We also want to briefly discuss the ‘publish or perish’ culture. We completely agree with van Dalen and Henkens [2] that ‘publish or perish’ scientific policies have disadvantages such as encouraging quantity instead of quality. However, for countries that are still at an early stage of international integration in research, having ‘publish or perish’ policies like Circular 08 is critical. In our recent study [3], we divided the process of international integration of research in Vietnam into three phases: (1) 2008 and earlier: the period lacking policies to encourage international publishing; (2) 2008–2017: the beginning of international publishing in academia; and (3) 2017 to present: the period of formation and expansion.
Two crucial milestones mark these three phases: 2008 (the year NAFOSTED officially came into operation) and 2017 (the year Circular 08 was issued). Fig. 1 shows the number of international publications from Vietnam according to the three periods mentioned above, which we aggregated from the Clarivate Web of Science database [4]. This figure clearly illustrates the three phases associated with the two time points we listed above.

Room for Development

Strategies to attract talent to return

Although there are no specific data, we believe that Vietnamese researchers returning from abroad have made significant contributions to the breakthrough of Vietnam’s international publications in recent years. In other words, the wave of Vietnamese students who went abroad in the 2000s has begun to produce fruitful achievements for the country. The scientists born in the 1970s and 1980s, who are now mature in terms of both health and expertise, have significantly contributed to Vietnam’s achievements in international publications in recent years. Here are a few names with remarkable contributions: Prof. Pham Hoang Hiep (alumni of Sweden, Ta Quang Buu Prize, Ramanujan Prize, mathematics, born in the 1980s), Prof. Nguyen Van Hieu (alumni of the Netherlands, Ta Quang Buu Prize, physics, born in the 1970s), Prof. Phan Thanh Son Nam (alumni of the UK and USA, Ta Quang Buu Prize, Asian Scientist Award, chemistry, born in the 1970s), Dr. Nguyen Viet Cuong (alumni of the Netherlands, top 5% of global economists, born in the 1970s).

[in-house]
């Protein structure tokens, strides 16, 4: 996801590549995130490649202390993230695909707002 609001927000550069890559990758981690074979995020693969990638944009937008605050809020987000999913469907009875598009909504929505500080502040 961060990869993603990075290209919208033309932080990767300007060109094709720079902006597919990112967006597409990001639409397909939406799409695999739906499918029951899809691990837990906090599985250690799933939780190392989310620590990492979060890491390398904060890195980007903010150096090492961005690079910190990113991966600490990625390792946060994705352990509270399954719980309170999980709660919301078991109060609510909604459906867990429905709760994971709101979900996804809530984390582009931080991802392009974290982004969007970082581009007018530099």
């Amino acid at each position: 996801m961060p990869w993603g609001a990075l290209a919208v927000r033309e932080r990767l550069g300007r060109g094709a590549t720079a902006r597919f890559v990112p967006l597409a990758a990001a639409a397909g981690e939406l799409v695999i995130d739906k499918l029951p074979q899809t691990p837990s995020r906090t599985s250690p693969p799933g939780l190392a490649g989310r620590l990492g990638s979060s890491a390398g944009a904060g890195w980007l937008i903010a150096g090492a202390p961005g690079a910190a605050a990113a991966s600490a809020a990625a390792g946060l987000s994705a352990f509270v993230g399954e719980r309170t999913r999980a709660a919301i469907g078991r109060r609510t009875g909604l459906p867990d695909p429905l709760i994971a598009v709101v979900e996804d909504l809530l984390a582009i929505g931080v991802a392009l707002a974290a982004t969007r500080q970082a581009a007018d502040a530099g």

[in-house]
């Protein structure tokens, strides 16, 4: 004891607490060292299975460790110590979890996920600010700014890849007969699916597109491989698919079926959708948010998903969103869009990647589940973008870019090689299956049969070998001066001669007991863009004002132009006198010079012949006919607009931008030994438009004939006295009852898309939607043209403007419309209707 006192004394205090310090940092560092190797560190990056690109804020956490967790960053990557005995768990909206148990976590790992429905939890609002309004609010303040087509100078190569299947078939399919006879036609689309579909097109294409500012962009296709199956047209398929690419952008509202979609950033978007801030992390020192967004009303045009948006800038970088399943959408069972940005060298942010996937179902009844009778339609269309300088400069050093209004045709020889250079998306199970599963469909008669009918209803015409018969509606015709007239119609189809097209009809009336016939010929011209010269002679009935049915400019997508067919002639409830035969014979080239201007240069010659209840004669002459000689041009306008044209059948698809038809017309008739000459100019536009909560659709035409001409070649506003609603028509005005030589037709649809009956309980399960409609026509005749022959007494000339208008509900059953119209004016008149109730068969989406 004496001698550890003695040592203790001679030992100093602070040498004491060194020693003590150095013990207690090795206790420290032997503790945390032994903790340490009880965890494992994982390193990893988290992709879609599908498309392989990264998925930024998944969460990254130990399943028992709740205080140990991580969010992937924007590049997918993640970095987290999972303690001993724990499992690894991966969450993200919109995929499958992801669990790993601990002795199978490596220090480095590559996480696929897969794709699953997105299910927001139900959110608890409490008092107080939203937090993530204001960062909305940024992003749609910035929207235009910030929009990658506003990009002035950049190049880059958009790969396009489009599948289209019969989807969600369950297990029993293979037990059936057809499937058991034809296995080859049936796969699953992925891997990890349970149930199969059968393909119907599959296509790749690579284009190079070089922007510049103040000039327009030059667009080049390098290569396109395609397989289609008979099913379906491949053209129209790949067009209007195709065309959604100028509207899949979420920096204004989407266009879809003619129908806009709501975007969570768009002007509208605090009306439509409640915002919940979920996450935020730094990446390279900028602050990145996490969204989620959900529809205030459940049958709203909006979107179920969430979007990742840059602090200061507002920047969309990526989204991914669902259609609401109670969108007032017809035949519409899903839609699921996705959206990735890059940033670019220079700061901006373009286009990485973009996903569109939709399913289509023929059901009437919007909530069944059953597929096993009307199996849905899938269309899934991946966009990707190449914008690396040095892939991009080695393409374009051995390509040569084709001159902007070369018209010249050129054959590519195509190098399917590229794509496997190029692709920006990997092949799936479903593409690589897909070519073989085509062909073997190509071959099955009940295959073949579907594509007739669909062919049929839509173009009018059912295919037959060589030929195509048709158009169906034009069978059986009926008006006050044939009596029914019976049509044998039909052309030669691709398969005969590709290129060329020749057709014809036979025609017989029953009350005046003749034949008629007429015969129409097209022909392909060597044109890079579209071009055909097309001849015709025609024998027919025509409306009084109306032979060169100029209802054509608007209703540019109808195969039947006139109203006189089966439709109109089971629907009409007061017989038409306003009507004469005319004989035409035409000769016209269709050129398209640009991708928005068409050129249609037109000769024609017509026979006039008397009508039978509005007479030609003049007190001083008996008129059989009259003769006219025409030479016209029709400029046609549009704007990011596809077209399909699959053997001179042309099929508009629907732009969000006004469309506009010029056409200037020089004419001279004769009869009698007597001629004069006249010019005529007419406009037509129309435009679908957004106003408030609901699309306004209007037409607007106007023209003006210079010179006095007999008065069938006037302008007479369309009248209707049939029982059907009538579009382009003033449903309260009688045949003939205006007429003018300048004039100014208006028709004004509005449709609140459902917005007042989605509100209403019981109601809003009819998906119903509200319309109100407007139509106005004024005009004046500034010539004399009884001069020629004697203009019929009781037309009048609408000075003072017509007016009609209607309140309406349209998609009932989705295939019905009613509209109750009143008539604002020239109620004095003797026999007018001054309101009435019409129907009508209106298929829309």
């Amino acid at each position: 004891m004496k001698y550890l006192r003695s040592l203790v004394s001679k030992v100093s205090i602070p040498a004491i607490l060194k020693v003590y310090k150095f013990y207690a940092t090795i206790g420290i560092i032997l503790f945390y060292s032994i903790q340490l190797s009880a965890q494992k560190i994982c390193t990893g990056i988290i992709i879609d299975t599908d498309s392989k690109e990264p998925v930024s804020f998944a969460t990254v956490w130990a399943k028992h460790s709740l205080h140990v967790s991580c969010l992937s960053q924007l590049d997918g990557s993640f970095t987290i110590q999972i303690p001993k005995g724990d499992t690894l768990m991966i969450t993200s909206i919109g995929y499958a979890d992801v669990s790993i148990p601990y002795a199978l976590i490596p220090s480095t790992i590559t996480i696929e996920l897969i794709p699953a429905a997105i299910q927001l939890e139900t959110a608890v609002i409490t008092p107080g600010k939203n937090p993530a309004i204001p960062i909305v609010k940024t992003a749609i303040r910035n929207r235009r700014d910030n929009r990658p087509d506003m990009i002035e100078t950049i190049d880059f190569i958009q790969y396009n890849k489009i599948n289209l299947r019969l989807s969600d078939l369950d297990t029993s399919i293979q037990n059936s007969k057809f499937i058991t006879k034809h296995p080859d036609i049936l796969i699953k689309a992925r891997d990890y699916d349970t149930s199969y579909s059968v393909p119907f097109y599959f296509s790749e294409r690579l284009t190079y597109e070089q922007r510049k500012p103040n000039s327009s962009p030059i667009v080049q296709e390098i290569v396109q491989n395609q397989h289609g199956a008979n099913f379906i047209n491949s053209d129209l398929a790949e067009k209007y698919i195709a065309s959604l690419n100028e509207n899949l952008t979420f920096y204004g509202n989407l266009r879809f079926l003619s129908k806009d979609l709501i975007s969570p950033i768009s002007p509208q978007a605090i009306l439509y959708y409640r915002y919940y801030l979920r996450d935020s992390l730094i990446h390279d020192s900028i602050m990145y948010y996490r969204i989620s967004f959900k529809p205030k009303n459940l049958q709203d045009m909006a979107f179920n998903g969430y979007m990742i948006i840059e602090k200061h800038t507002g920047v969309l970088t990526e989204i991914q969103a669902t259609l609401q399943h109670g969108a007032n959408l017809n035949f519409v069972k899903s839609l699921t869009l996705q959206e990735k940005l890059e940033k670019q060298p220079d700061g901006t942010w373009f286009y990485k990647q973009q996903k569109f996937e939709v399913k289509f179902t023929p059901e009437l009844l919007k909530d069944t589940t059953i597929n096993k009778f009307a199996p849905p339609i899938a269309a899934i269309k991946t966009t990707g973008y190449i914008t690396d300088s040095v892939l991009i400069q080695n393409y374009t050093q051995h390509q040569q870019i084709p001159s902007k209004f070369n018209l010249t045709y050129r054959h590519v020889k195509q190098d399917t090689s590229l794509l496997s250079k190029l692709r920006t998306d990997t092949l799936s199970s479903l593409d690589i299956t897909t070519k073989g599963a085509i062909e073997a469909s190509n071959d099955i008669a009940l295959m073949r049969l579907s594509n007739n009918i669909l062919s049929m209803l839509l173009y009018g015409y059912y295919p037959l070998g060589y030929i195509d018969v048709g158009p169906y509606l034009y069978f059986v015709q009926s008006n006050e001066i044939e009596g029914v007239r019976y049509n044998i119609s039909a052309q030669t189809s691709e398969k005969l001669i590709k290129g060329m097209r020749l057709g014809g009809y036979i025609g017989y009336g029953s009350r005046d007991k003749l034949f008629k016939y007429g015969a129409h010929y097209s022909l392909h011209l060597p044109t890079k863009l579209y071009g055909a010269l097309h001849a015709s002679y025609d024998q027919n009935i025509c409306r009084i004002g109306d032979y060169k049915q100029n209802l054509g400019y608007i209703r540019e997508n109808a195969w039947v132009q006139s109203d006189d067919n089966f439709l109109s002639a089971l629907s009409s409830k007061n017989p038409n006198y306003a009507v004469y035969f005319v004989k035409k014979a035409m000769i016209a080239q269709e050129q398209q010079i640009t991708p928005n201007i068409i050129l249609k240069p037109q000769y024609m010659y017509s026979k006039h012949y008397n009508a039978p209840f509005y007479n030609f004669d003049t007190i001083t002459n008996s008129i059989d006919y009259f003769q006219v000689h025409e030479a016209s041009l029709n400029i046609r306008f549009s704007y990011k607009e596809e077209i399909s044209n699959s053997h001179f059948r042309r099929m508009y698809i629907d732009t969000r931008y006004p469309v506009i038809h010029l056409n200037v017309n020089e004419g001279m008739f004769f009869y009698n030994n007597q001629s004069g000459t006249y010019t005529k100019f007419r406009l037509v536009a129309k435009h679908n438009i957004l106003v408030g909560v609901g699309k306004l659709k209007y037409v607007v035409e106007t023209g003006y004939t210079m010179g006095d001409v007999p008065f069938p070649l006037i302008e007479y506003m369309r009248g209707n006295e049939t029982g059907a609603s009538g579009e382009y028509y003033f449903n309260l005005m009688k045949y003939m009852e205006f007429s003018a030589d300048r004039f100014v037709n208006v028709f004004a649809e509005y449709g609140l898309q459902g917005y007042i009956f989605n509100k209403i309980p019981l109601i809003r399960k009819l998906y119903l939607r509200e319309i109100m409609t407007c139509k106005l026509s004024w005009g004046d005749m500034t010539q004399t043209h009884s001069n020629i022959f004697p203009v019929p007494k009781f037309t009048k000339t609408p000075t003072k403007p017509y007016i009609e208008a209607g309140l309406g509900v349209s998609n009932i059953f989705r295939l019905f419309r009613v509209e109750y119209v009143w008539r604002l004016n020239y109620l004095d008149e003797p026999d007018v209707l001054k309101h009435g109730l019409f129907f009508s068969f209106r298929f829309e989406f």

In the coming years, we will need a well-planned strategy to properly support this cohort of scientists. The current coronavirus disease 2019 (COVID-19) pandemic has severely affected academic work in Western countries [5] and narrowed the opportunities for expatriate scientists [6], which might also be the case for Vietnamese scientists working abroad. Nevertheless, on average, compared to their counterparts residing in Vietnam, the research capacity of these academic expatriates is still more advanced. Amidst the wave of overseas Vietnamese returning home [7], this is an opportunity for domestic higher education institutions and research institutions to attract highly qualified and well-trained scholars from abroad.